I am going to be looking at how the Super-Kamiokandeis able to detect neutrinos. The Super-Kamiokandeis a large experiment where 50,000 tonnes2 of ultra pure water is held in a stainless steel spherical tank covered in 11,146 photomultiplier tubes all of this is located in a old mine 1,000 meters underground to stop cosmic ray interference. To be detected, a neutrino would interact with a H2O molecule and would cause an Electron to be discharged and this would be travelling faster than the speed of light in water causing Cherenkov radiation to be emitted. Cherenkov radiation is emitted when a particle travels faster than the maximum velocity of a photon in that medium. This radiation produces a ring of light which is detected by the photomultiplier tubes witch amplify the signal, using this we can calculate where the neutrino interacted and what flavour of neutrino it was3.

Photomultiplier tubes are needed as they are able to amplify the signal by around 100 million times. When a photon from the Cherenkov radiation hits the photocathode then a photoelectron is released vie the photoelectric effect , this is then attracted to the first dynode with a pd of approximately 100V this electron gains kinetic energy and then hits the dynode liberating more electrons (typically 3-4) then these are attracted to the next electrode with a pd of 100V and a charge of 200eV and the same happens again until there is a strong enough signal and the electrons hit the anode and then the detected signal is sent off to the computer4.


For each electron liberated on the dynodes the energy is

The 100eV the electron carries is enough to liberate around 4 new electrons on the next dynode.

With some electrons not hitting the dynodes and some not liberating exactly 4 new electrons then the figure that the signal is amplified by 100 million times and that (3-4) electrons are liberated by on electron make are correct.

From research it seems that the dynodes have a work function (ψ) of around 5eV this means that about 80eV is lost when the electron hits the surface of the material.


Figure 5

This Is the Super-Kamiokande form the inside. Each dot is a photomultiplier tube, and there are two people checking them on the surface of the water in a dingy.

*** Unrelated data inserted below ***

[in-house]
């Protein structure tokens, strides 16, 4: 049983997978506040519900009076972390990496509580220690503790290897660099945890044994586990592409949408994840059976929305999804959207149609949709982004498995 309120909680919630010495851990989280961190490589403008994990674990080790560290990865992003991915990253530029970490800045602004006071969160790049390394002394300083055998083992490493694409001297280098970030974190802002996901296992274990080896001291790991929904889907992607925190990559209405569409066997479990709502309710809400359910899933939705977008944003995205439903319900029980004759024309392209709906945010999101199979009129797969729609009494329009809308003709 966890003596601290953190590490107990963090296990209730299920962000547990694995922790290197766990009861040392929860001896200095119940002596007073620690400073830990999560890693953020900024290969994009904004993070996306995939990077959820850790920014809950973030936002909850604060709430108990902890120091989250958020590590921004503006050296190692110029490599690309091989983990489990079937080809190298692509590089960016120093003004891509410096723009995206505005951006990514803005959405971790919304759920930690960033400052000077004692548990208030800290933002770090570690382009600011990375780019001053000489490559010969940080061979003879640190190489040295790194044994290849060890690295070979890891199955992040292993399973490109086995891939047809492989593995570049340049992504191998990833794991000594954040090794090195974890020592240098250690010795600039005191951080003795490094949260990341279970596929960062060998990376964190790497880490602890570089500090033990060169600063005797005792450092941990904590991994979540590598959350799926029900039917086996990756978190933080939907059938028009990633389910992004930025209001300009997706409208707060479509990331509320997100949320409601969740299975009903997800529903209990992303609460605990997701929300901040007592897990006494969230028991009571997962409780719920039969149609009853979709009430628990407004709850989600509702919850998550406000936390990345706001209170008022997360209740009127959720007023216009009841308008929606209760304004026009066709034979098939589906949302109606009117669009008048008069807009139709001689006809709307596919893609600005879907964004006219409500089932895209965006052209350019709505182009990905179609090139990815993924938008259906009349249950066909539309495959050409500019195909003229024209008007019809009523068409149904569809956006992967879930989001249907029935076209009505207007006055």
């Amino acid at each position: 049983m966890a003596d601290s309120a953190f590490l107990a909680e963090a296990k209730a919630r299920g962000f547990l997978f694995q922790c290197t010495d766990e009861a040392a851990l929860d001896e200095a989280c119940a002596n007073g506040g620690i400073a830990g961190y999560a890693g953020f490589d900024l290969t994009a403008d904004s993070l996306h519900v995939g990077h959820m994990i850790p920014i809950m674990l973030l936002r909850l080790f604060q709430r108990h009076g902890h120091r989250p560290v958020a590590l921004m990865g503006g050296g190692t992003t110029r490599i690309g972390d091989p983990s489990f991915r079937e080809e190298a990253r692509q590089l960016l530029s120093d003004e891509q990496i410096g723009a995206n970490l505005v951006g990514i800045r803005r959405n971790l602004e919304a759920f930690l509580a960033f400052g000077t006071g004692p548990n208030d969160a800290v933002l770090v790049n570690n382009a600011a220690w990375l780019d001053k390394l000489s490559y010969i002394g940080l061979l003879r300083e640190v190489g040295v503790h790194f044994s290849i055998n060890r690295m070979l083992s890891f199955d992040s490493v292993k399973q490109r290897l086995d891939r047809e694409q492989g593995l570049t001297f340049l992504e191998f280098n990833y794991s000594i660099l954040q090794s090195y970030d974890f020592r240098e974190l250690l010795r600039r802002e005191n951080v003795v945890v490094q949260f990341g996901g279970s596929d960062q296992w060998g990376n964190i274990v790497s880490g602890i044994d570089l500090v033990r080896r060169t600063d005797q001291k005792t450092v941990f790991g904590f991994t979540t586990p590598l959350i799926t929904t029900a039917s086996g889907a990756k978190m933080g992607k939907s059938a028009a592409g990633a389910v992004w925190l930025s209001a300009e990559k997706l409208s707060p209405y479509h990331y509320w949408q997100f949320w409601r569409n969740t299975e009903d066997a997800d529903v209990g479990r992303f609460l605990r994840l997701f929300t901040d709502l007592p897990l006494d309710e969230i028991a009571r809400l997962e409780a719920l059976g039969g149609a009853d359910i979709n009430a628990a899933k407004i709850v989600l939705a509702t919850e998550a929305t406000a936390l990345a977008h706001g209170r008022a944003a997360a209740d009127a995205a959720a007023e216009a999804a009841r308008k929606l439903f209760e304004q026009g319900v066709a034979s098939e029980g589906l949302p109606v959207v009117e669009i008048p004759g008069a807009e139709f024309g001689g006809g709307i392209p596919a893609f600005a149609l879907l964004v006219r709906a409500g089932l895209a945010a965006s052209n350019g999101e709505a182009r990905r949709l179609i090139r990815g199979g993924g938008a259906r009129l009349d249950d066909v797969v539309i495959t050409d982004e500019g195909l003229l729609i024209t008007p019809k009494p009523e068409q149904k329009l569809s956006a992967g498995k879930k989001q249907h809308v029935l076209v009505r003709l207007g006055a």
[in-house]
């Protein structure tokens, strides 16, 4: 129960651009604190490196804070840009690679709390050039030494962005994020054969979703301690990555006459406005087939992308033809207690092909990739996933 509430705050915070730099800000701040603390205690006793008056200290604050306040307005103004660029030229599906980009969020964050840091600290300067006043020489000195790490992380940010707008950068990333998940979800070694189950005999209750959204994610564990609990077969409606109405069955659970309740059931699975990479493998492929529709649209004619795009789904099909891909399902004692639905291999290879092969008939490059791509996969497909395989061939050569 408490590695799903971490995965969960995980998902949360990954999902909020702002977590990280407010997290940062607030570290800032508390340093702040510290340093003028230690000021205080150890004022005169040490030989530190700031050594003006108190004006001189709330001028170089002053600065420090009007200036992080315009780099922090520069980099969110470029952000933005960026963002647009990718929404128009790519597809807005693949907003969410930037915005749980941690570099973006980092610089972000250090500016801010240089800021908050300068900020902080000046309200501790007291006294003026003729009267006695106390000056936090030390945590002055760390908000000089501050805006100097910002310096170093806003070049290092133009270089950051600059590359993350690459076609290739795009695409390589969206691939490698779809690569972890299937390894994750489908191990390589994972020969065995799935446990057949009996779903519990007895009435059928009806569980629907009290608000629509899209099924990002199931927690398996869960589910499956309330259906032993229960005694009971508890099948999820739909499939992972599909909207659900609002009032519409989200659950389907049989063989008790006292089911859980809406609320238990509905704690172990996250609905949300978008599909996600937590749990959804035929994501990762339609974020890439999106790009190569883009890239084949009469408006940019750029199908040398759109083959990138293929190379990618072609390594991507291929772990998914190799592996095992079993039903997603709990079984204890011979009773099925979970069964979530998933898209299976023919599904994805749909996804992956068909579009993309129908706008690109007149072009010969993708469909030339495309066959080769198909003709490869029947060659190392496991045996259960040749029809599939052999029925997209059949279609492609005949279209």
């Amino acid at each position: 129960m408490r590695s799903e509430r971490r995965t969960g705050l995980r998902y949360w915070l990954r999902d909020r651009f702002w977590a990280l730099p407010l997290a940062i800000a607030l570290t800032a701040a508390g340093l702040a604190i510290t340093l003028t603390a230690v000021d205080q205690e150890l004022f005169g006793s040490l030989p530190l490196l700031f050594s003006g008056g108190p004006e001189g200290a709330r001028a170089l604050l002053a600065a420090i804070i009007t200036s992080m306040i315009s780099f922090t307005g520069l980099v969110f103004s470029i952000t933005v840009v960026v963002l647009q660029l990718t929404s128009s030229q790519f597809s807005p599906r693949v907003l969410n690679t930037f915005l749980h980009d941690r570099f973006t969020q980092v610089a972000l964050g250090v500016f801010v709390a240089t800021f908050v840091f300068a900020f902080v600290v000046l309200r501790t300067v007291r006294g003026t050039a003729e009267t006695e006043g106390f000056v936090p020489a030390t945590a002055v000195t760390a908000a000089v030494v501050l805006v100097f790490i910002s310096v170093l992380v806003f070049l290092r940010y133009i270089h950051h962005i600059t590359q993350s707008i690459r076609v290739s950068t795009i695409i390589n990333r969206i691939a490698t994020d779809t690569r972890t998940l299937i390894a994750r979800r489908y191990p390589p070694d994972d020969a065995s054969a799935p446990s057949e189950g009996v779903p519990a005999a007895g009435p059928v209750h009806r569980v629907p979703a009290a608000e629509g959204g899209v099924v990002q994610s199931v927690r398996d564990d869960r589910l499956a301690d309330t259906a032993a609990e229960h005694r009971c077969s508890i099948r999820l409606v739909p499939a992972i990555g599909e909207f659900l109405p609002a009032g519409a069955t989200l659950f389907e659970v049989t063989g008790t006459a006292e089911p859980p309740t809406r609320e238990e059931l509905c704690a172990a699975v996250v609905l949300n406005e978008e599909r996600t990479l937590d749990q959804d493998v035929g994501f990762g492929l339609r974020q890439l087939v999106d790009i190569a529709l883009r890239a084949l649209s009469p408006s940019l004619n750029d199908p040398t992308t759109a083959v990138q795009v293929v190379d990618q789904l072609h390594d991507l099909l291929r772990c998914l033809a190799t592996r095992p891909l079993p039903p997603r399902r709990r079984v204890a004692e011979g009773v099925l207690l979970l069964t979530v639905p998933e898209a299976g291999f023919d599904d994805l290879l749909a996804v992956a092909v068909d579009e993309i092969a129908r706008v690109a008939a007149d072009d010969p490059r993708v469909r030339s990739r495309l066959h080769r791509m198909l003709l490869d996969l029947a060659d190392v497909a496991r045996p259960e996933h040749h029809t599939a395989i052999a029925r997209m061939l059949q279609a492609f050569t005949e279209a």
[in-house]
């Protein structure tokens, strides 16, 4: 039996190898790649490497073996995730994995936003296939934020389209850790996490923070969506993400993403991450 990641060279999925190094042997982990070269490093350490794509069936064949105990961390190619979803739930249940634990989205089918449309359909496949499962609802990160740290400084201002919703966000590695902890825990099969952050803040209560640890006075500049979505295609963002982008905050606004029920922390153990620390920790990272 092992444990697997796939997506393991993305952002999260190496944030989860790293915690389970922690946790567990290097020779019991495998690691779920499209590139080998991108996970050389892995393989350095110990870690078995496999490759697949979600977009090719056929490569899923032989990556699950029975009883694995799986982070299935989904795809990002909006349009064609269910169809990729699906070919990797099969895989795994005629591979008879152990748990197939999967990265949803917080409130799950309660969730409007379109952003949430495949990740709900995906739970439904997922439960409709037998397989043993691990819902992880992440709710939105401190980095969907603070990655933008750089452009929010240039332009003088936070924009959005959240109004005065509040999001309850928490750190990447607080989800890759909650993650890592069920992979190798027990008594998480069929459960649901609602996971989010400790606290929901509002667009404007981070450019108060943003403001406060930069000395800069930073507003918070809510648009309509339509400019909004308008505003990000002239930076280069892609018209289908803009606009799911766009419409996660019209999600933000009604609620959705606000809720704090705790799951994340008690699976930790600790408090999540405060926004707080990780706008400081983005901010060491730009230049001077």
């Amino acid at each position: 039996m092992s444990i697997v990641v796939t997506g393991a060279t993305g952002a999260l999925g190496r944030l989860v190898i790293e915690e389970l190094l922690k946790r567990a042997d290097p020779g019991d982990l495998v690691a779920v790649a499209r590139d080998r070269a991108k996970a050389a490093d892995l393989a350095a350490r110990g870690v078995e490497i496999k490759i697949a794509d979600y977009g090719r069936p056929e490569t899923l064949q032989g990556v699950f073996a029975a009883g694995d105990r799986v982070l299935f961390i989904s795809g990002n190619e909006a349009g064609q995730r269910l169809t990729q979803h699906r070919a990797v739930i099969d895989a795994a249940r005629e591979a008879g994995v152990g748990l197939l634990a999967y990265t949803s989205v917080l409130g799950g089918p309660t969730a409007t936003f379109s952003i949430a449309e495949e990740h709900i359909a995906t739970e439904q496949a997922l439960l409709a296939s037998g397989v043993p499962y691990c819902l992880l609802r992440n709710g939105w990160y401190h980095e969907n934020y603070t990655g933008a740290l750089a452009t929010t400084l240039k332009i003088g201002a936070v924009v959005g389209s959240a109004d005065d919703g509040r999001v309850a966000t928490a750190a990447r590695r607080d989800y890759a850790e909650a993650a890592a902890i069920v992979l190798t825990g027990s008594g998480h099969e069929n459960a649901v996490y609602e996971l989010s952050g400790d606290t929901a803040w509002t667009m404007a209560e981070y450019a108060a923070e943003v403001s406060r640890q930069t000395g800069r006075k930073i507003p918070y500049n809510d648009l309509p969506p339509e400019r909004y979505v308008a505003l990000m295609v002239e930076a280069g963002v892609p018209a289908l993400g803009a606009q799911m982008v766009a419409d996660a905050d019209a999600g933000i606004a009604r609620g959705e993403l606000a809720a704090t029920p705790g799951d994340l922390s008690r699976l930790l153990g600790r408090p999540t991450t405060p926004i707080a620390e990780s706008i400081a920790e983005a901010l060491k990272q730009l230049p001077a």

The first recorded instance of an observation of a neutrino was in 1970 on the 13 of November. The event was observed when a neutrino collided with a proton and created a mu-meson (muon) and a pi+-meson (pion). A pi+-meson is a particle which consists of a quark and an anti-quark. A pi+-meson consists of an up quark and an anti down quark. A muon is a member of the lepton family in the standard model. This all occurred in a hydrogen bubble chamber. A bubble chamber is a vessel that holds super heated liquid (in this case hydrogen); it is used to detect charged particles that enter it. It is able to crate observations of these particles as when a charged particle passes through the chamber it causes an ionisation path which causes the surrounding liquid to vaporise and form bubbles which size are proportional to the specific particles energy loss. This is all captured by cameras which can produce a picture of the event5.


Figure 6

This is the original picture of the collision


This is an annotated picture showing the paths of the colliding particles. Muon (μ-), proton (p), neutrino (νμ) and the pion (π+). When the neutrino and the proton collide the proton moves to the left. The neutrino is turned into a muon which keeps going forwards and the pion is created from the collision5.

The annotation to the right shows what is happening at the sub atomic level with quarks.

In 2011 the OPERA experiment conducted which came across the odd results that neutrinos were travelling faster than the speed of light. The results were declared as anomalous as anything going faster than the speed of light in a vacuum is considered to go against special relativity. The scientists conducting the experiment set investigations into why they got the results they did. From these investigations it was found the there were two faults in how the experiment was set up. One was that a fibre optic cable was improperly connected and that a clock oscillator was set to fast. Taking both of these errors into account meant the reading were not actually faster than the speed of light.